08 August 2007

Developers: Welcome to Columbia

Sara Michael of the Baltimore Examiner has an article in the paper today about developers and their feelings about a design advisory board. As reported, some developers were open to the idea and others expressed doubt. In particular:

Scott Armiger, vice president of Orchard Development in Ellicott City, said the
free market should drive the building design, not an appointed panel.

“I think it should be left up to the developer,” he said, adding that the panel’s recommendations could drive up development costs. Developers conduct market studies and community meetings to ensure the development is good-looking and fits the neighborhood, Armiger said.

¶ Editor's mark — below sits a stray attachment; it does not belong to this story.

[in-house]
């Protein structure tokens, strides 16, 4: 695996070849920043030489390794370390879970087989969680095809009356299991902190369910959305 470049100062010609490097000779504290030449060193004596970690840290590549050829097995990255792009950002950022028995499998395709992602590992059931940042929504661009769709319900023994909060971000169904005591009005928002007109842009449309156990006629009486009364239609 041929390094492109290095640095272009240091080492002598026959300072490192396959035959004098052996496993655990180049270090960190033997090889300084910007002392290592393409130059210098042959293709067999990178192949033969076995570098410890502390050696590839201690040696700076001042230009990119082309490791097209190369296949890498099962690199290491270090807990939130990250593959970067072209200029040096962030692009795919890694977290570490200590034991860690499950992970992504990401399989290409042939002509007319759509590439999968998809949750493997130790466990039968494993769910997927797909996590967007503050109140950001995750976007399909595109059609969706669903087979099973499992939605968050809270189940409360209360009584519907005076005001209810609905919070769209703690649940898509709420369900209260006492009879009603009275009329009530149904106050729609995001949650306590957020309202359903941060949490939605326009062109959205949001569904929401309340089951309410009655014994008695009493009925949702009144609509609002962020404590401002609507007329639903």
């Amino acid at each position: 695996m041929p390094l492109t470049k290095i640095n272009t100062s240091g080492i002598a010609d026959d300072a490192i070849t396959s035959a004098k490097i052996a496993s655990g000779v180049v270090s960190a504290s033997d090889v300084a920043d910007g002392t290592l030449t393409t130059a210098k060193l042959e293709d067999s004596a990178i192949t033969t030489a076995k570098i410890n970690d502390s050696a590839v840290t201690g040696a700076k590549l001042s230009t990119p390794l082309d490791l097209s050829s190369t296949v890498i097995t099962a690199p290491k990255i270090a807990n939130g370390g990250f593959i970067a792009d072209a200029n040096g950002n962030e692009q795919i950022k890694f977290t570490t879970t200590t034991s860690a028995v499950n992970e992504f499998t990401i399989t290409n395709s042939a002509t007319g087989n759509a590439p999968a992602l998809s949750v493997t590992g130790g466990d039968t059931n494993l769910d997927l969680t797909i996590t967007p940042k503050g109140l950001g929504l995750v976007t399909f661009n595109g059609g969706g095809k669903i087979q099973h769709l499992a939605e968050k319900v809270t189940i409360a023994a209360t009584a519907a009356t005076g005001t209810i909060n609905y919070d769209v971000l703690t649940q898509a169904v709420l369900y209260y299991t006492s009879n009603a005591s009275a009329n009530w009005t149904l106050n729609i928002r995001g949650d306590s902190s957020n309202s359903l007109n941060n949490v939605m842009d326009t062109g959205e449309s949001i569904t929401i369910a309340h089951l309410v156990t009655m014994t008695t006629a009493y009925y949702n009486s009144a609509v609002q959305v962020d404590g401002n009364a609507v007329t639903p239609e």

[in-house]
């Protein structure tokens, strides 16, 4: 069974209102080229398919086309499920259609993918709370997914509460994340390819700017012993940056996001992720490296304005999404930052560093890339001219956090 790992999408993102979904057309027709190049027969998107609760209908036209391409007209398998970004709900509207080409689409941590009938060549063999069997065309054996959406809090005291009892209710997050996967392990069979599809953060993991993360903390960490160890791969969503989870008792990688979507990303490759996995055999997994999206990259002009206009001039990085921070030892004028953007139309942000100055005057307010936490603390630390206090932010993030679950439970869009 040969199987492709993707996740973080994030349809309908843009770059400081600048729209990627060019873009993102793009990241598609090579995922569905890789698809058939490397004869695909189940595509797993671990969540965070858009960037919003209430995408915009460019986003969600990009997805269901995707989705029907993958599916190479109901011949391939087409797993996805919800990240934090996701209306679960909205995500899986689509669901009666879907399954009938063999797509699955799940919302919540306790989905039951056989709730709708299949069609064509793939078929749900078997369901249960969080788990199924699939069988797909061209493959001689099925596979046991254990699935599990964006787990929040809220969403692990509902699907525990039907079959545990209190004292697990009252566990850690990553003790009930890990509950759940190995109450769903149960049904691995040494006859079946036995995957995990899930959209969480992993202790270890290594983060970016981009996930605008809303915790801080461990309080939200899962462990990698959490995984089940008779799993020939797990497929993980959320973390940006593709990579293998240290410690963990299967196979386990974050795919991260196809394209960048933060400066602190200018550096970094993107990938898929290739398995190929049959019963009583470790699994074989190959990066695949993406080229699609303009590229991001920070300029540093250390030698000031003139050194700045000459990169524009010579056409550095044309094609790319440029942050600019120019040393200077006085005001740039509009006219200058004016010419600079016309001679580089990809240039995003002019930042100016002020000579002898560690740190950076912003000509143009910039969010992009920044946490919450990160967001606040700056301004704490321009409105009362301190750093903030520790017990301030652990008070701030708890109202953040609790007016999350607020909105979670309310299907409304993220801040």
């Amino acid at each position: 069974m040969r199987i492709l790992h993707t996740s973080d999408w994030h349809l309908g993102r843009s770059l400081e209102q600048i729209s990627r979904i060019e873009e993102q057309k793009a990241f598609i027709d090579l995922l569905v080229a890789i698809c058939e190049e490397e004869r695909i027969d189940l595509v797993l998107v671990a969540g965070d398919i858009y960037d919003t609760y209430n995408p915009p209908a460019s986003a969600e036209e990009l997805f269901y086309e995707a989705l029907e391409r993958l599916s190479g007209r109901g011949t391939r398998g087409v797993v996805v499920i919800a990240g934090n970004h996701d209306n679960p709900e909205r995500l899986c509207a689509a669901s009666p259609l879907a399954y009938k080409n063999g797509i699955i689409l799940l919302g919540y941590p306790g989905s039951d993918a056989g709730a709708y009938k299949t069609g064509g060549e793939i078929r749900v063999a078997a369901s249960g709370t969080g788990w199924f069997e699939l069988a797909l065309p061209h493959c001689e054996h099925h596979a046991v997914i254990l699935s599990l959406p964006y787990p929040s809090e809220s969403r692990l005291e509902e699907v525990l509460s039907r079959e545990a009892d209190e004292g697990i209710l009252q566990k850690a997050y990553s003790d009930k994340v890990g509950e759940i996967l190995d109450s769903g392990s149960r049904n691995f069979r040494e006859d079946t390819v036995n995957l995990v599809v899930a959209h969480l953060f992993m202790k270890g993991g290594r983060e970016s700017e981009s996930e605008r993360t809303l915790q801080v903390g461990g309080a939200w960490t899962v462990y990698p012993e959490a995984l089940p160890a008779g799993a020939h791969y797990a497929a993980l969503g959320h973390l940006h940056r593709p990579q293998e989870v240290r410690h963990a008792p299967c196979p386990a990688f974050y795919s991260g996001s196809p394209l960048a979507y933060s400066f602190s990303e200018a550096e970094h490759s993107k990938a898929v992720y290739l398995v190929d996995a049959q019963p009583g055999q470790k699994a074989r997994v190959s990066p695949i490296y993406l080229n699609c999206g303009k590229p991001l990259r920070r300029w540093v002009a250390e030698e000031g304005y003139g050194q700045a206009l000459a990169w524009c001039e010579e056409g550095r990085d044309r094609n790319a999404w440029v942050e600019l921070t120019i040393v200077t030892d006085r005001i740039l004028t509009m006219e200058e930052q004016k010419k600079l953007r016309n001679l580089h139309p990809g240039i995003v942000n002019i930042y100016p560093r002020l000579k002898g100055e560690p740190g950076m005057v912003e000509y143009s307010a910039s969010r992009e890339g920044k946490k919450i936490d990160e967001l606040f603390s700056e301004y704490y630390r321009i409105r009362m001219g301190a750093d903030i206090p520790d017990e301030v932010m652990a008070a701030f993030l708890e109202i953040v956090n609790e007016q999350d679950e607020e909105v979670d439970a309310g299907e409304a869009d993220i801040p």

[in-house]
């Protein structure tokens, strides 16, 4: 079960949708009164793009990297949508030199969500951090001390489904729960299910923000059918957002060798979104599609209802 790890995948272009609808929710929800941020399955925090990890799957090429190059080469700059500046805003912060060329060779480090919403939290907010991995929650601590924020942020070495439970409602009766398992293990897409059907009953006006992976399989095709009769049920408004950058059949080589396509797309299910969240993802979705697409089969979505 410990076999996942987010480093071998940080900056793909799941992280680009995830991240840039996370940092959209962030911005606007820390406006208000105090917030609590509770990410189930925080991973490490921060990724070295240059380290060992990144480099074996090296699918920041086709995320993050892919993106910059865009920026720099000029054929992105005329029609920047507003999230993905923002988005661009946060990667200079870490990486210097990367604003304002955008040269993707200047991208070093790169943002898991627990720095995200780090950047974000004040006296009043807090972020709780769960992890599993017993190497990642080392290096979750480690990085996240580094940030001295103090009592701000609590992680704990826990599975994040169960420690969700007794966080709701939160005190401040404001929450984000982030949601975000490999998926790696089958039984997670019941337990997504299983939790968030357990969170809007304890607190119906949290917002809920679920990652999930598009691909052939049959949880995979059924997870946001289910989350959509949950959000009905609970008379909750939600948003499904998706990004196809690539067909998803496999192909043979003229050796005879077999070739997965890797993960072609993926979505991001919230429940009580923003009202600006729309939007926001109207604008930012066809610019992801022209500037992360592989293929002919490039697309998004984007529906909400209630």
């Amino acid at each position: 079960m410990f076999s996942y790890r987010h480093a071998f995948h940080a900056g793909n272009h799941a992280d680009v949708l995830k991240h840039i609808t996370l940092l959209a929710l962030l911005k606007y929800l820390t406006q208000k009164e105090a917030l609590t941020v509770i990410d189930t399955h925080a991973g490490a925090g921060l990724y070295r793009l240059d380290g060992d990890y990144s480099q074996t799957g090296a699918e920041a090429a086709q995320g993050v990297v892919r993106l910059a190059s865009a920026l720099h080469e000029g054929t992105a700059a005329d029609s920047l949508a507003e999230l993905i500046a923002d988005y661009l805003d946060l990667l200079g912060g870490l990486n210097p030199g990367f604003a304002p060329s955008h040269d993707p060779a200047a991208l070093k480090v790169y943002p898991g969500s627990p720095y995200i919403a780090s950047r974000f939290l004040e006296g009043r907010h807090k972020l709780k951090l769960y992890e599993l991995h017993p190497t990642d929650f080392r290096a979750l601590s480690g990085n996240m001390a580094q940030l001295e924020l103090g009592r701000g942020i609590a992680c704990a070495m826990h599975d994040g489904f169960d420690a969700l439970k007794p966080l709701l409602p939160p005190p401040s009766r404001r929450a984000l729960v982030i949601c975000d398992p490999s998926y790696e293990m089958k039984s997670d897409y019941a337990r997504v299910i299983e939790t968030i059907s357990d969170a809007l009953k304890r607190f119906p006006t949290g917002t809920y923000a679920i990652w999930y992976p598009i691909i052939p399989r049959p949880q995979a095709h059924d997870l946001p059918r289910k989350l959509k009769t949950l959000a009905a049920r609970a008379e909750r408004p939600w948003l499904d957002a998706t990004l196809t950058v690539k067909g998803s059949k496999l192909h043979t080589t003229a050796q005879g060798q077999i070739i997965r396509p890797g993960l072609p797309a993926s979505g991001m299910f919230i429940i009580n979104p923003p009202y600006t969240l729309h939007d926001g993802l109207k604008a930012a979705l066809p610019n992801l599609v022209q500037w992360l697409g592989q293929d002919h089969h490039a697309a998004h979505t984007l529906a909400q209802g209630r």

“I don’t think we would care to have someone else design a product for us,” he said, adding it could be an “unnecessary step that makes things more bureaucratic.”


For Mr. Armiger and those developers who believe design review is a bad idea, all I ask is that you take a look at the self-storage building adjacent to Snowden River Parkway. I do not think that any market studies or community meetings were held in conjunction with the design of this building. It is an eyesore.